NFT's - Can tokenised assets break new grounds in the event industry?
Could NFT's be a future addition for events and would people engage with them?
1st December 2020
Would you spend over $100,000 for a digital F1 car? It seems crazy that someone would spend that much money on something that only exists virtually, or are Non Fungible Tokens (NFTs) just misunderstood? Could a collectible asset class be something that is adopted more widely and be a type of merchandise for events?
For a company such as F1 to produce a blockchain-based game should not be something that is overlooked. F1 races are elite events with a huge fan base; 90,000+ spectators during race days, loyal fans dedicated to specific teams and a vast supply chain and sponsorship rights that businesses benefit from. Given this, it's no wonder why F1 are branching out to alternative revenue streams. F1 is a sport that can be easily adapted into the digital world, we have already seen this in the rise of their esport championship seasons and the celebrity races taken place during this year.
The up and coming driving talents of F1 themselves also enjoy racing off track as well as on it. Lando Norris and George Russell have showcased their virtual driving skills quite regularly and enjoy streaming their content, with Lando himself launching his own esports and content creation team:
Support and investment into this area from top sports stars like Lando only shows there is room to grow and opportunities to be made. That said, F1's blockchain-based game is separate from the esports championship but this doesn't mean elements wont be adopted into it in the future.
F1's blockchain-based game, named F1 Delta Time utilises cryptocurrencies to enable users to collect and trade unique cars, drivers and components. These come in the form of Non-Fungible Tokens or NFT's, representing something unique within the blockchain environment, such as collectible assets. They can then use these NFT's to equip themselves and take part in challenges to earn rewards (cryptocurrency prizes or NFT's).
The very first NFT for F1 Delta Time, a limited edition '1-1-1' virtual F1 Car sold back in 2019 for $111,000 at the time of purchase and at the time of writing this article now has a value of $250,000, given the rise in price of the Ethereum cryptocurrency it was purchased with. Being the first item obviously attracted interest from buyers and only recently the name of the buyer was disclosed. Cointelegraph's article provides more information about who purchased the car and their reasoning behind it:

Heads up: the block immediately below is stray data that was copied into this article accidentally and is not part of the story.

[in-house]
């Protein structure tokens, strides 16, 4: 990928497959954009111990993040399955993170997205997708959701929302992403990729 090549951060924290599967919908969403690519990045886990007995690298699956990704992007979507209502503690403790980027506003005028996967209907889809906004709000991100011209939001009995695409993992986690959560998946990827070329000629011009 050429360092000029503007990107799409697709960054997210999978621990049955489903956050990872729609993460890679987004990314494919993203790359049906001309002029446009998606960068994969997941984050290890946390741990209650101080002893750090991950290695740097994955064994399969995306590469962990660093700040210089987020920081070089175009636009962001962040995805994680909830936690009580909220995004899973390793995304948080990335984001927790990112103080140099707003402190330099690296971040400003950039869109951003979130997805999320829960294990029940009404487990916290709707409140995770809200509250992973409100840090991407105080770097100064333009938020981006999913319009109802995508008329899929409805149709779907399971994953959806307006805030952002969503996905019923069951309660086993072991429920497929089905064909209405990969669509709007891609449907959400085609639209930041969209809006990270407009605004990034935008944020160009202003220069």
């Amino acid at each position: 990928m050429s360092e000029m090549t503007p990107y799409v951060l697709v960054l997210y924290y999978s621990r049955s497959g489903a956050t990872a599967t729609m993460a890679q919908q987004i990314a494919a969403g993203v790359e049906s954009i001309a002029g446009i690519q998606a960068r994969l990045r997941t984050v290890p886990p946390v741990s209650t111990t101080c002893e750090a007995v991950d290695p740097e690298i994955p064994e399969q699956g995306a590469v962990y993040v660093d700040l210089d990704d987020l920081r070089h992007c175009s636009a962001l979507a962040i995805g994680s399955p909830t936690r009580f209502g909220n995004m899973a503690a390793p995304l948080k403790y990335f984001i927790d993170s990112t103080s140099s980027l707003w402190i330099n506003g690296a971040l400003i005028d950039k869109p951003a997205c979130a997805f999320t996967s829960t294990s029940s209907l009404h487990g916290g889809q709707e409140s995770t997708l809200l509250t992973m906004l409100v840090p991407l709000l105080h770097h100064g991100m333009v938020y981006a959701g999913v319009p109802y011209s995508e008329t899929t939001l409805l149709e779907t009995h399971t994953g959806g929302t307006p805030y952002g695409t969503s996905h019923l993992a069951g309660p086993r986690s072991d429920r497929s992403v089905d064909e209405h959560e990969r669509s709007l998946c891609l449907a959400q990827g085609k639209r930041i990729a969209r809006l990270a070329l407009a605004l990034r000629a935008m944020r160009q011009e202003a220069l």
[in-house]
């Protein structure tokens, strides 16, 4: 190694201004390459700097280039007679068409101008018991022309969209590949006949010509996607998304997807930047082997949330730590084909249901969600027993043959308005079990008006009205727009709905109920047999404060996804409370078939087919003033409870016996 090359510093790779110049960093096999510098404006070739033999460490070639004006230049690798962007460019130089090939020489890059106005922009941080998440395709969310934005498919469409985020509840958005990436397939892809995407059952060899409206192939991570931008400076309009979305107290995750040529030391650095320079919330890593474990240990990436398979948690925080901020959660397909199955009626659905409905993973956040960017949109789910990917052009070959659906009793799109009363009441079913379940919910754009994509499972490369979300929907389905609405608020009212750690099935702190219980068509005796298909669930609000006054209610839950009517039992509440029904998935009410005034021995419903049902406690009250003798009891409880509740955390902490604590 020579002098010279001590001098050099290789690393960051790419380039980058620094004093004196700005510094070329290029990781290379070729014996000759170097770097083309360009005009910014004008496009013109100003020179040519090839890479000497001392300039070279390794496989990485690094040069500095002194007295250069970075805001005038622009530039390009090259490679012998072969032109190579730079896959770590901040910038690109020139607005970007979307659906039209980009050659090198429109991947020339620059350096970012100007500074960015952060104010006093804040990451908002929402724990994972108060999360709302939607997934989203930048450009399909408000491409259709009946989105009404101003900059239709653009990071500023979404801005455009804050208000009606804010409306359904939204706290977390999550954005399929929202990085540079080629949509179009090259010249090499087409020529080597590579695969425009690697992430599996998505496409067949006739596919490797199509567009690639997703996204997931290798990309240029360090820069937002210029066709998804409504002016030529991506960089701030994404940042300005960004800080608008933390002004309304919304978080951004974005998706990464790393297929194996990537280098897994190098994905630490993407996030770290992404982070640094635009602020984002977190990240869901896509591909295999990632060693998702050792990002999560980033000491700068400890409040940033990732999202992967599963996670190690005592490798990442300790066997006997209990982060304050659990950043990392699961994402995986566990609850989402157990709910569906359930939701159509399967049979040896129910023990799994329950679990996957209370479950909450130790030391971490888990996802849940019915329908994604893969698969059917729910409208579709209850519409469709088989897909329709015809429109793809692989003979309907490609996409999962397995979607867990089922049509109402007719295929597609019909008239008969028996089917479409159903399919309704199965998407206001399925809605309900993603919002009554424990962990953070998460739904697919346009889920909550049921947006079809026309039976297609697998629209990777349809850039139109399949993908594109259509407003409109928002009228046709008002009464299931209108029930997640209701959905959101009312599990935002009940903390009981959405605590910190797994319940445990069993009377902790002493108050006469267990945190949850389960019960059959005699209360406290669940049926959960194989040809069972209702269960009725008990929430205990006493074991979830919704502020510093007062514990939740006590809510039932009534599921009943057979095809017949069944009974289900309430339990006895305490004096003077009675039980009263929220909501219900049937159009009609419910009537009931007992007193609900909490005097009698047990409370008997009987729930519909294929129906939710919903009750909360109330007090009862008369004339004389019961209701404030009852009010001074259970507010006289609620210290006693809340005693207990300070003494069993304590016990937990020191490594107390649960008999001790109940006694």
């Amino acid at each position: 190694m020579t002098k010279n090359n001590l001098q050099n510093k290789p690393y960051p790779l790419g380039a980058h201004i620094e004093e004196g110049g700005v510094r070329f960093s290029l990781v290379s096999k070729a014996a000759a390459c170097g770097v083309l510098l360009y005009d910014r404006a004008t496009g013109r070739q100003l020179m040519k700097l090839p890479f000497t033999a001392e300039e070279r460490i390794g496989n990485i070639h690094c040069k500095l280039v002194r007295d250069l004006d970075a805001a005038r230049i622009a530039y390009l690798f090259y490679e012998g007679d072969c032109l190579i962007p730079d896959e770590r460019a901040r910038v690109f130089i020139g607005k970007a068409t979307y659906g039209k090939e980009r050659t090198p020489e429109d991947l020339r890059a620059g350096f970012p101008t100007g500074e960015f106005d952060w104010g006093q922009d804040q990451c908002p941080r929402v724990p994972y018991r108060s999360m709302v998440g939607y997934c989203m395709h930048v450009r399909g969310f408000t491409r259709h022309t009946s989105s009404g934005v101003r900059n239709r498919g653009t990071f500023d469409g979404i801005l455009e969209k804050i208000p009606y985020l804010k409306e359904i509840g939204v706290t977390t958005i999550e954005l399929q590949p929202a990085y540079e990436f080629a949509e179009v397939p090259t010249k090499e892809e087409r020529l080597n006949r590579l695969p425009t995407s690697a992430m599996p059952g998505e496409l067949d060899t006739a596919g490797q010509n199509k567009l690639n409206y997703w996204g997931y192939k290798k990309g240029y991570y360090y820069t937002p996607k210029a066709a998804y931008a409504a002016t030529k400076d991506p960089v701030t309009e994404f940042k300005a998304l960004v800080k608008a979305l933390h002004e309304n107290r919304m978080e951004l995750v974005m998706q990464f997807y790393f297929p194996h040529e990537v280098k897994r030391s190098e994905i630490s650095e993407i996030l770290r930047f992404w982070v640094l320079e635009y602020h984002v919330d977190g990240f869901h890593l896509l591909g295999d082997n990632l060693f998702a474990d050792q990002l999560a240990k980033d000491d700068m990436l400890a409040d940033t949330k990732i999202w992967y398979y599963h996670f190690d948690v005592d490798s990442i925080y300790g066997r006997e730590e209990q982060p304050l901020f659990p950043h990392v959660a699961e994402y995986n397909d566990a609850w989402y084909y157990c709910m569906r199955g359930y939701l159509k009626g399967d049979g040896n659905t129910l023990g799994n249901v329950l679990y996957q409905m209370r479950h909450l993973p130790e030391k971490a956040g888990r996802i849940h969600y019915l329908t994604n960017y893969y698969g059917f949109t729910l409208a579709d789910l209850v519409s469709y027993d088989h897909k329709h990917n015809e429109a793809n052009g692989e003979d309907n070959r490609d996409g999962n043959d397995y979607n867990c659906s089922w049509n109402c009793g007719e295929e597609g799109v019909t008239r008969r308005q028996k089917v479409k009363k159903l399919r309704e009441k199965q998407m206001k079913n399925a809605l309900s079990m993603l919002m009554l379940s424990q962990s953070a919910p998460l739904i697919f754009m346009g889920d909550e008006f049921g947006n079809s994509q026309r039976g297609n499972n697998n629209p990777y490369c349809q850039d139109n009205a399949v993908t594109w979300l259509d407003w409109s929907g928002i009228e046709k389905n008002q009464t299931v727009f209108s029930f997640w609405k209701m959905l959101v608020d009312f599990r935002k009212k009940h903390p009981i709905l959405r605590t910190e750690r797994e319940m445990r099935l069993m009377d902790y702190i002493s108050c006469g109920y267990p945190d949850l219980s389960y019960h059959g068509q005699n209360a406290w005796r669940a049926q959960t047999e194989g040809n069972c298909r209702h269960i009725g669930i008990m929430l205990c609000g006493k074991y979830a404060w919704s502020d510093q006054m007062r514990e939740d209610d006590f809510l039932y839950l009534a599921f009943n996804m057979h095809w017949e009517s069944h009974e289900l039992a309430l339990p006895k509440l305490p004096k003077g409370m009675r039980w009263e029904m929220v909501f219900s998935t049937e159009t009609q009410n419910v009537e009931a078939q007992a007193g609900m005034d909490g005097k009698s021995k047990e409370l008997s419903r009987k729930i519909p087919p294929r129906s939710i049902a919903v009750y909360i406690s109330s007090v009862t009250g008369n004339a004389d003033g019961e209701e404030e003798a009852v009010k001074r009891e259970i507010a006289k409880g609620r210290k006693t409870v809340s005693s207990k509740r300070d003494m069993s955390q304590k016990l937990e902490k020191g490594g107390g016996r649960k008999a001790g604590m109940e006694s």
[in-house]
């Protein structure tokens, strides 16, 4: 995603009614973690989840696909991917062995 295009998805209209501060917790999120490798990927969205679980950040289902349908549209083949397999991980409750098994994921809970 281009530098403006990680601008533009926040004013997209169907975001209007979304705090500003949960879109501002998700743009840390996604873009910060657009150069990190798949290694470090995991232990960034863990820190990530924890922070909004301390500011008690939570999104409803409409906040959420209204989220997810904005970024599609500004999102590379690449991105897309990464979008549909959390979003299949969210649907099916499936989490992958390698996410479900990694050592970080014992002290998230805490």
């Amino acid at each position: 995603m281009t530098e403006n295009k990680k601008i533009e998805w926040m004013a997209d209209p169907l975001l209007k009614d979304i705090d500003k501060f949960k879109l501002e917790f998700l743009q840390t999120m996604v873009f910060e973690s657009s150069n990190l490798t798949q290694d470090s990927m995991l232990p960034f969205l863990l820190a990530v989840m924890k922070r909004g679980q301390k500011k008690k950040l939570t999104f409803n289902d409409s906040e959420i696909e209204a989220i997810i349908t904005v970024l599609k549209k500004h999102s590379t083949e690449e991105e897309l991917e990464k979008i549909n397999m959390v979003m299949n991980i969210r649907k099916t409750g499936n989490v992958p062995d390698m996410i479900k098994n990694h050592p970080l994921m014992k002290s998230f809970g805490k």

Other NFT auctions for the game have also attracted high bids of around $50,000 for special edition releases, showing sustained demand an interest:
The esports industry certainly can create pathways to engage with NTF both from a competitor and spectator level. Creating exclusive prizes for tournament winners, but also having the potential to offer event exclusive assets to spectators to own and use whilst playing the computer games featured at the event from their home. With a 'value' to these assets, it can then give spectators who own items the ability to swap or sell them to other users should they no longer want them, providing a trading element to a virtual merchandise.
Events may also eventually take a similar approach to those being adopted by the computer game industry by creating virtual worlds whereby individuals can purchase land as an NFT to create their own unique environment. Imagine event organisers having a digital environment that is a store of value just like property and that has the same ability to charge people to enter it as well as selling items to use whilst in that world; it then becomes an interesting concept. Each event will be different to how they would be able to utilise NFTs, with some more than others but can offer up potential to many.
NFT's don't have to interact with video games or a digital environment, instead they can just be collectible items such as artwork, trading cards, souvenir trinkets or any unique items that can be thought of, but in a digitalised form. Each NFT would be unique by which any duplicate item (art prints/ trading cards etc) will still have an individual item number. The question would be whether there is interest from consumers in the event industry to own digital souvenirs. From a sustainability viewpoint it could help reduce manufacturing and use of non recyclable materials from producing souvenirs and where surplus post event can also be an issue. Rather than physical items making there way to the back of cupboards or end up in landfill; digitalised assets remain on the blockchain, are still accessible at any time but have no lasting impacts and could still be traded years later. Just like how we have moved from CD to digital music, its convenience may end up shaping future decisions.
NFT's do offer interesting concepts and opens the horizon for many new options and routes for events to explore. The increasing acceptance to digitalised ways in our daily lives may result in a shift trend for these to become more apparent at events in the future.